When you’re spending 80+ hours on the bike over three weeks you have to be comfortable, so let’s check out the saddles that the Tour de France riders are using.
Greg Van Avermaet of BMC Racing has gold panels on his Fizik Antares saddle (main pic) in recognition of his Olympic title. Well you would, wouldn’t you?
Quick-Step’s Marcel Kittel, who won the Stage Two sprint in Liege, has a Specialized Romin Evo in a finish to match his S-Works Venge ViAS Disc frame. The explosive graphic apparently comes from experiments in the CERN particle accelerator where electrons are shot towards one another at the speed of light and this is what the impact looks like.
Peter Sagan, now on his way home, has an S-Works Romin Evo too, but in a different finish to match his frame.
FDJ has some of its Fizik saddles finished in the team’s bleu, blanc, rouge colours. This one is an Aliante, designed for riders without much spine flexibility.
AG2R is another team that uses Fizik saddles. This is Romain Bardet’s Arione 00. The light blue details match AG2R’s Factor frames, although this one is actually on a white bike.
This one is an Antares in a team finish.
Adam Hansen of Lotto-Soudal uses a Selle Italia Flite Team Edition Flow with carbon rails. Rather than having his saddle laid back from the centre of the seatpost, he has a forward facing clamp with the saddle pushed all the way forward on its rails to steepen the seat angle.
That looks like a Selle Italia Turbomatic Team Edition saddle on Tiesj Benoot’s bike. It isn’t the lightest model out there but it has more padding than most race saddles. There’s something strange here, though: it says Selle San Marco on the rails (you might not be able to see it at this resolution but, believe me, it does). Selle Italia owns a majority share in Selle San Marco but it’s still odd to mix the brands.
Team Bahrain Merida riders use saddles from Italian brand Prologo. This is the Nago Evo CPC Airing Nack. The raised areas dots are made from 3D polymer 'volcanoes’. The idea behind the combination of CPC (Connect, Power, Control) and Airing technology is to improve grip and keep your riding position consistent, as well as to raise you slightly above the surface to improve airflow and cooling.
Have a guess how many Tour de France teams Fizik sponsors. Give up? It’s seven of the 22 taking part (AG2R, Movistar, Dimension Data, Cannondale, BMC, Sky, FDJ), hence the number of Fizik saddles here.
Chris Froome uses an understated carbon-railed Antares – no personalisation, no nuffink. It's a good job he's won the Tour de France three times or he wouldn't make it into our little roundup! Those two short silver lines on the top, by the way, are to help the Team Sky mechanics get the saddle position right. They provide standard measuring points so that each bike can be set up in exactly the same way.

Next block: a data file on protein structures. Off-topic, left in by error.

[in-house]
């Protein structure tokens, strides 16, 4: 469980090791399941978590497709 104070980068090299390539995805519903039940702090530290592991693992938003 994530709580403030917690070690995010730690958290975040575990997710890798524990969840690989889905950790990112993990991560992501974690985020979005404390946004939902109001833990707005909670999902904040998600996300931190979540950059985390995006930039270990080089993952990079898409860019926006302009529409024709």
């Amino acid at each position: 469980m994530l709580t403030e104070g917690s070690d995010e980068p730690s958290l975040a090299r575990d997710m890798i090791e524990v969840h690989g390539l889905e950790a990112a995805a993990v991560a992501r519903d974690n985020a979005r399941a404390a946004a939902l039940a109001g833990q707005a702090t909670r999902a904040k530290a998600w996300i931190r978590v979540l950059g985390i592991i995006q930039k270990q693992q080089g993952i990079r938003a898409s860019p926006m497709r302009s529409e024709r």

Froome’s TT saddle is a Fizik Ares with a grip strip down the centre to stop him inching forward when in an aero position. Again, you can see the mechanics’ two positioning lines on the top.
Presumably the black tape on Nicholas Roche’s Fizik Arione serve a similar purpose.
Dimension Data is sponsored by Fizik but Edvald Boasson Hagen prefers an old Aerofuel saddle from Pro on his time trial bike. The graphics have been blacked out with marker pen but they’re starting to show through again with wear.
Mark Cavendish, now out of the race with injury, uses a Fizik Arione with green details to match the frame. That’s the Shimano Di2 junction box tucked away underneath it.
Fabio Aru’s Prologo Nago Evo Nack has stripes in Astana colours.
It has an Italian tricolore U-Clip attachment at the back too.
Richie Porte uses a Fizik Arione Versus Carbon saddle. It has a 20mm deep channel running down the centre that’s designed to reduce pressure on soft tissue.
Giant supplies the vast majority of the equipment used by Team Sunweb, including saddles, so we think this logo-less one on Warren Barguil’s TT bike is from the Taiwanese brand, although it doesn’t yet appear in the range. Correct us if we’re wrong on that one.
Mat has been in cycling media since 1996, on titles including BikeRadar, Total Bike, Total Mountain Bike, What Mountain Bike and Mountain Biking UK, and he has been editor of 220 Triathlon and Cycling Plus. Mat has been road.cc technical editor for over a decade, testing bikes, fettling the latest kit, and trying out the most up-to-the-minute clothing. We send him off around the world to get all the news from launches and shows too. He has won his category in Ironman UK 70.3 and finished on the podium in both marathons he has run. Mat is a Cambridge graduate who did a post-grad in magazine journalism, and he is a winner of the Cycling Media Award for Specialist Online Writer. Now over 50, he's riding road and gravel bikes most days for fun and fitness rather than training for competitions.